PHILADELPHIA — Jalen Hurts finished runner-up to Patrick Mahomes in AP NFL MVP voting and lost again to him when Mahomes’ Kansas City Chiefs beat Hurts’ Philadelphia Eagles in the Super Bowl.
But no QB is atop Hurts now — Philadelphia’s franchise player is about to become the highest-paid player in average annual value in NFL history.
Hurts and the Eagles are set to sign one of the richest deals in NFL history, agreeing to a five-year, $255 million extension, including $179.3 million guaranteed, a person with knowledge of the situation told The Associated Press. The person spoke to the AP on condition of anonymity Monday because the deal was not yet final.
The Eagles announced later Monday on social media that “QB1 is here to stay.”
“Keeping the main thing in Philly,” they tweeted, referencing one of Hurts’ mottos. “We’ve agreed to terms with Jalen Hurts on a 5-year extension through the 2028 season.”
The 24-year-old Hurts was expected to receive $51 million per season — topping Mahomes and Green Bay’s Aaron Rodgers — and only Cleveland’s Deshaun Watson ($230M) and Arizona’s Kyler Murray ($189.5M) received more in a single contract.
“Our job in this league is go out there and win football games and make money while doing it, and I’m glad the guys dong it the right way are getting the job security they deserve,” Mahomes said Monday.
Those numbers could be topped soon depending on how the contract situation between the Baltimore Ravens and QB Lamar Jackson plays out. In a series of tweets, the star quarterback said he requested a trade as of March 2. On March 7, the Ravens put the nonexclusive franchise tag on Jackson and said they were still hopeful they could reach a long-term deal with him.
If Jackson does come back without a new deal, he could play this season on Baltimore’s $32.4 million franchise tag.
Los Angeles Chargers QB Justin Herbert and Cincinnati Bengals QB Joe Burrow could each look to Hurts’ deal as a framework for their looming extensions.
The Eagles know where Hurts will be this season.
Hurts delivered a record performance in the Super Bowl, throwing for 304 yards and a touchdown, running for 70 yards and three scores, and adding a game-tying 2-point conversion. Hurts and Mahomes were the first Black QBs to face off in a Super Bowl.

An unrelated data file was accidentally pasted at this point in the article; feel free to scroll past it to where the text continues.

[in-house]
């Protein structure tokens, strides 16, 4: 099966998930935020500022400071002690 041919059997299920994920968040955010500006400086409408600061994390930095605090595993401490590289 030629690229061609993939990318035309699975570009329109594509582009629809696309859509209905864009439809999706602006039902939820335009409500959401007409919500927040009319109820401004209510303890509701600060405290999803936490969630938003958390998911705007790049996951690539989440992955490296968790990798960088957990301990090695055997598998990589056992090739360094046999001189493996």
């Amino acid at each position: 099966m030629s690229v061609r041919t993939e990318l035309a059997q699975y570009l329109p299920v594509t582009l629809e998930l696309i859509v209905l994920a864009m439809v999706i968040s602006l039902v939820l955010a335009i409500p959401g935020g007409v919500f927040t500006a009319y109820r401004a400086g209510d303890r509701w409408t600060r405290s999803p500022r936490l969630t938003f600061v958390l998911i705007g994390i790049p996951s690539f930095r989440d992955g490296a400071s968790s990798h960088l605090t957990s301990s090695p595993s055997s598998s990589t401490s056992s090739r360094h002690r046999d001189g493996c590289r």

Philadelphia went 14-1 in Hurts’ starts and he had 3,701 yards passing, 760 yards rushing and 35 touchdowns combined in the regular season. He led the Eagles to the top seed in the NFC and a playoff victory over the New York Giants and over the San Francisco 49ers in the NFC championship game.
Kansas City Chiefs quarterback Patrick Mahomes plans to be ready for training camp with no limitations from the high ankle sprain that occurred during the playoffs and was such the focal point of their run to a Super Bowl victory in February.
The Chiefs began their offseason program Monday, though most of their players will spend the first two weeks of voluntary workouts at home and meeting through Zoom. That includes Mahomes, who has gathered a group of wide receivers, running backs and tight ends at his home in Texas for the second straight year for their own workouts.
Mahomes said his ankle is doing well and that he doesn’t expect to have any limitations when training camp rolls around in late July.
Matthew Stafford said he is content to stick with the Los Angeles Rams while they undergo a major franchise reset.
The quarterback left the Detroit Lions two years ago because he didn’t want to go through a major rebuild, but Stafford said he loves his teammates and coaches in Los Angeles even though the club has done nothing to improve the offensive line that allowed him to be sacked 29 times last season.
Stafford has four more years and $160 million left on his current contract.
Burrow working out
Joe Burrow walked through the Cincinnati Bengals locker room on Monday with the same confident stroll he often displays on game day. Burrow, sporting a headband, smiled and joked with his teammates.
The two-time defending AFC North champion Bengals were officially back to work. Cincinnati held its first day of offseason workouts on Monday, and Burrow led the way.
Tthe NFL is reviewing the sale agreement of the Washington Commanders, according to an AP source. A group led by Josh Harris and Mitchell Rales that includes Magic Johnson agreed in principle last week to buy the team from longtime owner Dan Snyder for $6.05 billion.
The group submitted a fully financed, non-exclusive bid for the Commanders. The league is now looking over that agreement before sending it back for final signatures. Further steps include evaluation by the NFL’s finance committee and a vote by owners. Three-quarters must approve to make it official.
New York Jets All-Pro defensive tackle Quinnen Williams is not attending the start of the team’s voluntary workouts while he seeks a contract extension, according to an AP source. Williams’ absence Monday was expected after he said in January he wouldn’t participate without a new contract.
VIKINGS: Minnesota agreed to terms on a contract with former New England Patriots cornerback Joejuan Williams. Williams played the past four years for the Patriots after being drafted in the second round in 2019 out of Vanderbilt.
DOLPHINS: Miami signed wide receiver Chosen Anderson. Anderson recently played for the Arizona Cardinals, but was released on March 8 after a short and unproductive stint with just seven catches for 76 yards over 10 games.
BEARS: Chicago re-signed receiver Dante Pettis to a one-year contract. Pettis had 19 receptions for 245 yards and three touchdowns, including two for more than 40 yards, last season — his first in Chicago.